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Lighting a Conference Room


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#1 Steve McBride

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Posted 26 May 2008 - 11:25 PM

I recently shot a scene for a short film in a conference room using just two soft lights (can't remember the wattage) with umbrellas at different heights and distances to get rid of shadows on faces and the basics, but I had to continuously change around the lighting because this would not fill the entire room. If I were to guess the room was about 15ft. wide, 45ft. deep, 10ft high.

Being a student and all, this worked out alright but there are some inconsistencies that are clearly visible and I am just wondering for future reference how I would go about lighting a set like this (given I had more equipment and an actual budget) and get even lighting for all characters for faster shooting.

Thanks in advance for all responses!
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#2 David Regan

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Posted 27 May 2008 - 06:18 PM

Are there windows in this room? That would be one key place to start, assuming the necessary budget you could bring in large sources through the windows to bring up the daylight.

Assuming not, swapping bulbs with balanced Kino Tubes would be one way to go. That would get you even, matching lighting for the whole room.

Then you can start to refine it, perhaps skirting the overheads to keep them off the walls, then in closeups, bring in some additional units as it sounds like you did, to help create some contrast and separation. Obviously drastic changes will result in inconsistant footage as you observed, but there are subtle changes you can make i.e. backlight, eyelight, adjust the ratio on the face slightly, that will help with the picture.

Good Luck
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#3 Steve McBride

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Posted 28 May 2008 - 11:51 AM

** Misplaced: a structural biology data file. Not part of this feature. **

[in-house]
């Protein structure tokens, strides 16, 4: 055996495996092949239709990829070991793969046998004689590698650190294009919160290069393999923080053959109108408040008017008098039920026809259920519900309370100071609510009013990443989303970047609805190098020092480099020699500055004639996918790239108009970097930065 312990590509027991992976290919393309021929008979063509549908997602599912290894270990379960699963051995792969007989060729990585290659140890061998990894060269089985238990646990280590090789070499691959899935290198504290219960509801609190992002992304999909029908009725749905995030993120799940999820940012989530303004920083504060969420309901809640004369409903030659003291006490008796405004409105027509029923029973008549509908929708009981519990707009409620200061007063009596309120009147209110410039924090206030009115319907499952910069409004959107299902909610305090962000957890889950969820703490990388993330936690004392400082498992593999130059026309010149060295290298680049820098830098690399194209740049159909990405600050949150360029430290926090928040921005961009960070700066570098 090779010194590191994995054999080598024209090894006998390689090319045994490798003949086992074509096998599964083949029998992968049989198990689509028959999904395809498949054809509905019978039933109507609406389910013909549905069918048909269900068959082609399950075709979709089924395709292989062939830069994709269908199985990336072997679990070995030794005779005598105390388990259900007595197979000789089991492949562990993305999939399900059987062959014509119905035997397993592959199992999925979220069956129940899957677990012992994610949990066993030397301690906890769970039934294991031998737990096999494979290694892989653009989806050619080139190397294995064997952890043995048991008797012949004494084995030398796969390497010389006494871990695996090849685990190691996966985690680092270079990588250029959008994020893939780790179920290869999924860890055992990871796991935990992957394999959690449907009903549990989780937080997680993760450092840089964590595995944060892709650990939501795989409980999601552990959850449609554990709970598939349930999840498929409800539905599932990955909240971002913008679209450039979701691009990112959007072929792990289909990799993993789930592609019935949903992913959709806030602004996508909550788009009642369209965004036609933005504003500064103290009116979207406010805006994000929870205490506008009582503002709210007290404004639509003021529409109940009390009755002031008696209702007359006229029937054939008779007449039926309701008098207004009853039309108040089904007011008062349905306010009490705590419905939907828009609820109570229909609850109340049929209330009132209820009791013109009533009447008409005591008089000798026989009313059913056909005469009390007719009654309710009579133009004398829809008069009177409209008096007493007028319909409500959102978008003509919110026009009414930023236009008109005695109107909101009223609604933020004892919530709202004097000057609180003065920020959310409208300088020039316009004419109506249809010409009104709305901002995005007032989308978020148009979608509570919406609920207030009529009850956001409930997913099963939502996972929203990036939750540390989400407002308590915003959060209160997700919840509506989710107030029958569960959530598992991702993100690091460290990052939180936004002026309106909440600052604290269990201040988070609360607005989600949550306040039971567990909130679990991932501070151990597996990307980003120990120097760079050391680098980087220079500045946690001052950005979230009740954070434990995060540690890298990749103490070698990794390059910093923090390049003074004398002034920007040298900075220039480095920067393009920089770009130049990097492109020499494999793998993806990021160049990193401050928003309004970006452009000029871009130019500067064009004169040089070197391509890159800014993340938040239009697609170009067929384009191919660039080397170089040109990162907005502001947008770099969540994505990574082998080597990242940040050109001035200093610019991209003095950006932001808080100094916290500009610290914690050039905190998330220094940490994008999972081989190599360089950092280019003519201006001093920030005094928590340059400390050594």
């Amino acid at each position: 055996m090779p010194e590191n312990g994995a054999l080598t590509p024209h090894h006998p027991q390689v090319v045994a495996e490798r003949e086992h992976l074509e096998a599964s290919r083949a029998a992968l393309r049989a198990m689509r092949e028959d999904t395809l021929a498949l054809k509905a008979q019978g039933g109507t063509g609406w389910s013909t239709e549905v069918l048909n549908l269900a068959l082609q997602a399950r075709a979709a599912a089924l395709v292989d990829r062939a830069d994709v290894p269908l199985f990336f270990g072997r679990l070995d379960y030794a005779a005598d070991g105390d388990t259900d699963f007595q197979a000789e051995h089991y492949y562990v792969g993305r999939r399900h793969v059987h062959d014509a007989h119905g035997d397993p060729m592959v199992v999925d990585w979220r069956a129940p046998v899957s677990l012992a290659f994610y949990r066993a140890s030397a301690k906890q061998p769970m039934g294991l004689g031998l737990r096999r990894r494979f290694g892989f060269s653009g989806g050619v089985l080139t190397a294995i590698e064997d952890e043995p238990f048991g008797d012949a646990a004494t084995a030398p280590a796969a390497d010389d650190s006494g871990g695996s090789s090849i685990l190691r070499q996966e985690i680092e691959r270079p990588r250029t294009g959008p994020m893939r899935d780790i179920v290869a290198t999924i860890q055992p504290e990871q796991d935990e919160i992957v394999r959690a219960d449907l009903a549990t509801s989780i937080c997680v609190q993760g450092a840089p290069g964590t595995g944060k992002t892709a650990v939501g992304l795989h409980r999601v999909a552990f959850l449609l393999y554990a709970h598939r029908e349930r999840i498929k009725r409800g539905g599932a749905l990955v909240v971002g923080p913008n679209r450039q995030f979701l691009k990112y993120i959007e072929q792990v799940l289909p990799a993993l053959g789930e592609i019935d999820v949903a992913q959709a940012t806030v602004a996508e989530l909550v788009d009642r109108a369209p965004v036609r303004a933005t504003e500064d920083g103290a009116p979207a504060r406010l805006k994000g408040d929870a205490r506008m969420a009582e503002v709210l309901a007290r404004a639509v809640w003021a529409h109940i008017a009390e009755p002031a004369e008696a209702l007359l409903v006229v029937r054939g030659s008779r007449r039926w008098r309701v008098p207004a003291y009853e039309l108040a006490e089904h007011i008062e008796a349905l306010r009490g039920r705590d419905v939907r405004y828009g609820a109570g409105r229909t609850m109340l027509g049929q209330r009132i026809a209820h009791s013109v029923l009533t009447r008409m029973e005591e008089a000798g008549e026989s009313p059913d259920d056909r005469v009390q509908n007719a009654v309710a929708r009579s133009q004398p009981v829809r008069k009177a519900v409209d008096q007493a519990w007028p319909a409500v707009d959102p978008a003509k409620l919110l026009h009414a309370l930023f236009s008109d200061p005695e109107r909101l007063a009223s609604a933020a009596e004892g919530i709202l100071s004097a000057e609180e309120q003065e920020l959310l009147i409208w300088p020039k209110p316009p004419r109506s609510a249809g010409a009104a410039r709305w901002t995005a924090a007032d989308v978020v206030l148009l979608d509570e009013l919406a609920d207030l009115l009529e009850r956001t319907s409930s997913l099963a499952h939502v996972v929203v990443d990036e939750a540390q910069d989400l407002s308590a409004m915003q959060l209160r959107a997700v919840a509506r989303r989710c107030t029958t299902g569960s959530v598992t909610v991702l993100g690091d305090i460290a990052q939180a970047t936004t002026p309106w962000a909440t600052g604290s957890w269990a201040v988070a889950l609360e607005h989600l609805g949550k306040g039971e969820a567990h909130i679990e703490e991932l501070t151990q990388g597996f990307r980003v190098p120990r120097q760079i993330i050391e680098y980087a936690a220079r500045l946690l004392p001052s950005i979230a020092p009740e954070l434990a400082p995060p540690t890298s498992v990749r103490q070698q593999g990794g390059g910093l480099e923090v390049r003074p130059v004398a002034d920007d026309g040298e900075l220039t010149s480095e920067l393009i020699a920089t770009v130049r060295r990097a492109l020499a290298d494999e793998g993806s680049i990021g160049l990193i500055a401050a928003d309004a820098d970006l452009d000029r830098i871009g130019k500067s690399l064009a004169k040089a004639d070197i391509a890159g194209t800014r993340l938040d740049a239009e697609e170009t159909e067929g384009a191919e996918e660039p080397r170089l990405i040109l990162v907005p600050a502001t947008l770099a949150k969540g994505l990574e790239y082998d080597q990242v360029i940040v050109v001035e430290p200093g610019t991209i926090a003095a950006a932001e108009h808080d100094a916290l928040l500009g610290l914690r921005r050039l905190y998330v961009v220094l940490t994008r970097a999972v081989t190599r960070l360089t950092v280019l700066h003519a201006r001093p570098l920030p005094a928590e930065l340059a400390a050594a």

Thanks for the response. The room didn't have any windows, and the only lights were a few very small sources on the ceiling which were spot-esque but were very weak and did not illuminate the room at all so I just left them off and used the two lights that I had.

Instead of Kino Tubes, would Lowel fluro's work, or are they more or less the same thing?

If I was to use the Kino Tubes or Loowel fluro's on the ceiling and set up lighting for closeups would that make a difference given the lighting from overhead to illuminate the room and then just setting up the lighting for each of the closeups.
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#4 David Regan

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Posted 28 May 2008 - 03:37 PM

I've never worked with Lowell flourescent fixtures so I'm sure someone else with more experience could answer that better, but I can imagine you'd get similar results. My concern would be the integrity of the color output of the tubes compared to Kino.

Actually spotty fixtures on the ceiling might motivate more interesting results, you can create different pools of light from above, which allows for some more motivated control over the lighting setup.

Depending on what type of fixtures are in the ceiling, you could swap for some higher output bulbs for your wide then when you punch in on closeups, use smaller tungsen film lights.
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Aerial Filmworks

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Broadcast Solutions Inc

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rebotnix Technologies

Ritter Battery

CineTape

Tai Audio

Paralinx LLC

Glidecam

CineLab

Metropolis Post

Wooden Camera